What Did They Know, and When Did They Know It?

As the wreckage from the Toyota recalls continues to dominate the daily news (or at least however much is left for non-Olympics, non-Tiger Woods coverage), it’s hard to know whom to root for: the world’s biggest automaker or the U.S. Government. The only thing that’s clear right now is that both Toyota and the regulators who were supposed to be monitoring the U.S. auto industry had, at the very lease, some lapses in judgment. Exactly how severe those lapses might be, and precisely how widespread that culture of looking-the-other-way might be ingrained throughout the entire automotive supply chain remains to be seen. But as things stand, there doesn’t seem to be a “good guy” in this nasty mess.

Up until recently, Toyota was known for a very different kind of culture, one predicated on two core principles: continuous improvement and respect for people. Every employee at a Toyota plant is empowered to shut down a production line whenever necessary, and every operation within a plant adheres to the philosophy of reducing and eliminating waste wherever it’s found. The Toyota Way is taught in lean manufacturing seminars throughout the world, and numerous companies have patterned their own processes on the Toyota Production System. Furthermore, contrary to the standard practices of the Detroit Big Three automakers to treat their suppliers almost as adversaries, Toyota has popularized the idea of the keiretsu, where OEMs and suppliers function as a joint partnership, sharing production and other proprietary information.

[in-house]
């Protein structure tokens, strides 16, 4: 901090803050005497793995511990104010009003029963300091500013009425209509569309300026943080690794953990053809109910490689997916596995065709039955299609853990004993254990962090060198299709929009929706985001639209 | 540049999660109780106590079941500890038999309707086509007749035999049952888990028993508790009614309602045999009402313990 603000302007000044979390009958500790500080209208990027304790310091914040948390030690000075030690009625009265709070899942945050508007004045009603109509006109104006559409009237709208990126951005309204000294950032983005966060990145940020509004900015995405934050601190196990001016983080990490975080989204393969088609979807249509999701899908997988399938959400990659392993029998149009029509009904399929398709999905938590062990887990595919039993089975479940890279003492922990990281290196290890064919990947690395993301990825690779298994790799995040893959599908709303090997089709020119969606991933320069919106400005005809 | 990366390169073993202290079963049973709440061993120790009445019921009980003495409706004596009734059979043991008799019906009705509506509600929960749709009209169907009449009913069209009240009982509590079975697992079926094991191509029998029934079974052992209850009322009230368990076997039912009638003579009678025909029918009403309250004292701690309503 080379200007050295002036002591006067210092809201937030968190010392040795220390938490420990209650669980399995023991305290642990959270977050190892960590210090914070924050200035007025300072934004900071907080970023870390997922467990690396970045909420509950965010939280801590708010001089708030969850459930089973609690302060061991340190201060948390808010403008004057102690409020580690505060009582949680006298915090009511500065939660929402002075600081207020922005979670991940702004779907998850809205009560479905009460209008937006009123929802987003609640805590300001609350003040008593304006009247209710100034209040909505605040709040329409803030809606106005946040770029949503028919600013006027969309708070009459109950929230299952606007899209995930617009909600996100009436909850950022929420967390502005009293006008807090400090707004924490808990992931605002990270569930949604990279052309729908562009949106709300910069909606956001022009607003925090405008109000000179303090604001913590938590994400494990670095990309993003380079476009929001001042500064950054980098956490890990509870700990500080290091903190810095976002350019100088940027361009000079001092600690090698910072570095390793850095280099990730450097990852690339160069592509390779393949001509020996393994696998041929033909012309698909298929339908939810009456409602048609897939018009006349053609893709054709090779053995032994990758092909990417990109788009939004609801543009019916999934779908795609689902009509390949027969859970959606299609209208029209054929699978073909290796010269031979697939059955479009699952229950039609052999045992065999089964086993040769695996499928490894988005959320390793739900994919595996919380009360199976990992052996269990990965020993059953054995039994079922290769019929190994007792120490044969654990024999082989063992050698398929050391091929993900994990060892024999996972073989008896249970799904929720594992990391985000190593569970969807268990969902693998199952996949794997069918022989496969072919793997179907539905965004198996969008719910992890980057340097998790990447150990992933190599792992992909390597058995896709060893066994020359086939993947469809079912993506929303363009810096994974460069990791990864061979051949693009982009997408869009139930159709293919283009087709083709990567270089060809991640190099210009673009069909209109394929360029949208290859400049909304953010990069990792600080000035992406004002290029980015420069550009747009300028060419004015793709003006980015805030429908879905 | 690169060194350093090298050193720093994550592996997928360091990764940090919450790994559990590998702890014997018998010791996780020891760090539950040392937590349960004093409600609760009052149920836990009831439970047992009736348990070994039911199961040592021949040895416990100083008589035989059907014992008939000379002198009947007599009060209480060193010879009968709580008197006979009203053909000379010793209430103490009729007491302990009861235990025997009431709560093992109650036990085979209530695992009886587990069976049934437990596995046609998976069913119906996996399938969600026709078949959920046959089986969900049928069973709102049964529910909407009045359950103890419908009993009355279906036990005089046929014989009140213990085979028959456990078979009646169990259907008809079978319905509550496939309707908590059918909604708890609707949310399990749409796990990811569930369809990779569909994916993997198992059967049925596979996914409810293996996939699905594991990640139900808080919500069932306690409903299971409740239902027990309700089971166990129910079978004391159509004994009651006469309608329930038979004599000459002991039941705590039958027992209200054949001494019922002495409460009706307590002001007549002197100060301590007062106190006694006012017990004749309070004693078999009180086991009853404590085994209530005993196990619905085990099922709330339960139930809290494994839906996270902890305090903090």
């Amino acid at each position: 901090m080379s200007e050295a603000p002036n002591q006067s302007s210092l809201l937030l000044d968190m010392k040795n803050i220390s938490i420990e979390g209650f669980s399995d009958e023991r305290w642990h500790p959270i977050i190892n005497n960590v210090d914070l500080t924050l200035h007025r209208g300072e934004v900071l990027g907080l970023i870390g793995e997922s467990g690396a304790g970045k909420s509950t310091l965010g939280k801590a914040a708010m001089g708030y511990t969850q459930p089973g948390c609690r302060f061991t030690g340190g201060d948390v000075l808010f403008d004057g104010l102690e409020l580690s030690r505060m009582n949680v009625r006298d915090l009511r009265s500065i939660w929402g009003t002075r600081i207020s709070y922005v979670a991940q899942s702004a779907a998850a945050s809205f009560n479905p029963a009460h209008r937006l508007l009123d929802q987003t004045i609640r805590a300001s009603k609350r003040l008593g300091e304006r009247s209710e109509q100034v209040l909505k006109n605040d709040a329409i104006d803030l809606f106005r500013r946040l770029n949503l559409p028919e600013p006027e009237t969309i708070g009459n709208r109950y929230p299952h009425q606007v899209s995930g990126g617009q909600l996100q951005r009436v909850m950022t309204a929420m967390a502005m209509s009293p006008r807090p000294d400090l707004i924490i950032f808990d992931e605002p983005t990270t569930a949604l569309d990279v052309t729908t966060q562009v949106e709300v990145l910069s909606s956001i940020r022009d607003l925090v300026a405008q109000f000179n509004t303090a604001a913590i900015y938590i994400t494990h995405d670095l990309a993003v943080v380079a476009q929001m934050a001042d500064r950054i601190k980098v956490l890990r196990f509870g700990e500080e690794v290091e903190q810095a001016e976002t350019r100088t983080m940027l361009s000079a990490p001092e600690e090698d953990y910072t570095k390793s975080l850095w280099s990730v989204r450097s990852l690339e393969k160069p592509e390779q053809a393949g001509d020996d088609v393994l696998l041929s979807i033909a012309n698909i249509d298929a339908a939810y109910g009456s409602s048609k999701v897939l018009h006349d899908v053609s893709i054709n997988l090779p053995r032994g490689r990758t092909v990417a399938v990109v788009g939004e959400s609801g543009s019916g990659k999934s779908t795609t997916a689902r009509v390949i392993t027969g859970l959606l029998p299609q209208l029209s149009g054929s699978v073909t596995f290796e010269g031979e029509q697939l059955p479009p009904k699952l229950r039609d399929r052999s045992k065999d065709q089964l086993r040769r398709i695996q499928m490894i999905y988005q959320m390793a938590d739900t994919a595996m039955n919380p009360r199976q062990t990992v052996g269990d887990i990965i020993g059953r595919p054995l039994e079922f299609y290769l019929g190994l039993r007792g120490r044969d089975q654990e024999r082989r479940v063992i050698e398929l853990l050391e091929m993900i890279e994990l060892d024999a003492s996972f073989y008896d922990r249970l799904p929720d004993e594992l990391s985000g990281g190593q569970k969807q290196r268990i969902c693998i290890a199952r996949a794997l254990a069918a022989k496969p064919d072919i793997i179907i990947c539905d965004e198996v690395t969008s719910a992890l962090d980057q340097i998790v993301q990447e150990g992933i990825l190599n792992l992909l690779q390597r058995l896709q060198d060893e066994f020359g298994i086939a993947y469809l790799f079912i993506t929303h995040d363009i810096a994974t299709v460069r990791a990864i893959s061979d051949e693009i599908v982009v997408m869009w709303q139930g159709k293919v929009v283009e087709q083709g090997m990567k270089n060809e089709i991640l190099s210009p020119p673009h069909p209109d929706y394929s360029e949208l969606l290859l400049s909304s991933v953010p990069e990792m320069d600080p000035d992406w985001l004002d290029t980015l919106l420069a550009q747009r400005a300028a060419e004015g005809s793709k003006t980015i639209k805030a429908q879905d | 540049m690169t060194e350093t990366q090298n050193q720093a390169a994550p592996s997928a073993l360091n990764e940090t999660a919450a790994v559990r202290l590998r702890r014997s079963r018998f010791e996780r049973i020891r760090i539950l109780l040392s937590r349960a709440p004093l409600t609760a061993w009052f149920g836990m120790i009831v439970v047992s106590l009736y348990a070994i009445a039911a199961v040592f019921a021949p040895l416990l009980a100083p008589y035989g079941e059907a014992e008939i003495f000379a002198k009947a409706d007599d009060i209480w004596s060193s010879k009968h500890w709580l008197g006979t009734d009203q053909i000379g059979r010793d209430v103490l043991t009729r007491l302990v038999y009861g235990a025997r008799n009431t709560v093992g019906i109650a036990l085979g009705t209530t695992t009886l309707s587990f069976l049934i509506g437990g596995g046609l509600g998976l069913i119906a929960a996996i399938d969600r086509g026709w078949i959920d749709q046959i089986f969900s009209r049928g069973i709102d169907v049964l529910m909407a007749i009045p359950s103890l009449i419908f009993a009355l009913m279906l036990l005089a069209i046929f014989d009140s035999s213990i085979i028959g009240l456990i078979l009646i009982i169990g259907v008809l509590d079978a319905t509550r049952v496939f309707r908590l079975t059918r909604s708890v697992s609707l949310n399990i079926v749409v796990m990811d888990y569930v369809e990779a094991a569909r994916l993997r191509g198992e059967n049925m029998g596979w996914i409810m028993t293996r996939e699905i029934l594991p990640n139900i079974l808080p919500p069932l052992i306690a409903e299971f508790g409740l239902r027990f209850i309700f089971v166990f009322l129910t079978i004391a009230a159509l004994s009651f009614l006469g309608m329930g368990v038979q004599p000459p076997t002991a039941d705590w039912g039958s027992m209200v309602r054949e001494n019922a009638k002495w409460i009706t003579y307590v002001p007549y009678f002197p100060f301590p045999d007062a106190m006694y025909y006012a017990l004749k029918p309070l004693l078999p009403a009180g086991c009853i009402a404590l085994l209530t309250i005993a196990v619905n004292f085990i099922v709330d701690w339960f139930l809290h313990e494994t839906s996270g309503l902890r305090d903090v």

In short, Toyota hardly fits the profile of a company hell-bent on producing defective automobiles and turning a blind eye to safety issues. But then again, it’s only been recently that Toyota has ascended to the ranks of the world’s leading automaker, and it would not be unprecedented for a company to put profits ahead of safety.

One reason why it’s not a huge stretch to ascribe me-first motives to Toyota’s taking so long to issue recalls is that we’ve seen other automobile companies do precisely the same thing over the years (remember the Ford Explorer/Firestone recall debacle at the turn of the century?). What’s different in 2010 is that the U.S. Government itself is now running two of the Detroit Big Three car companies, and thus we have the unique spectacle of seeing the owner of GM and Chrysler investigating the actions of its biggest rival, Toyota.

Can you imagine Coke hauling Pepsi into court, or Microsoft conducting an investigation into Apple’s practices, or Target issuing subpoenas against Wal-Mart? Hard as it is to imagine those scenarios, that’s pretty much exactly what’s happening right now in the case of the U.S. Government vs. Toyota.

In the coming days and weeks, we’ll learn more about exactly when Toyota discovered problems with sticky accelerators, what happened when regulators from the Department of Transportation learned about the problems, and perhaps even why this particular recall is substantially different from any of the other automotive industry recalls.

It would be nice to think that what we’re seeing is a completely unbiased federal government investigating an anomalous slip-up by an otherwise blameless corporation. But I suspect that’s not how this is going to play out.

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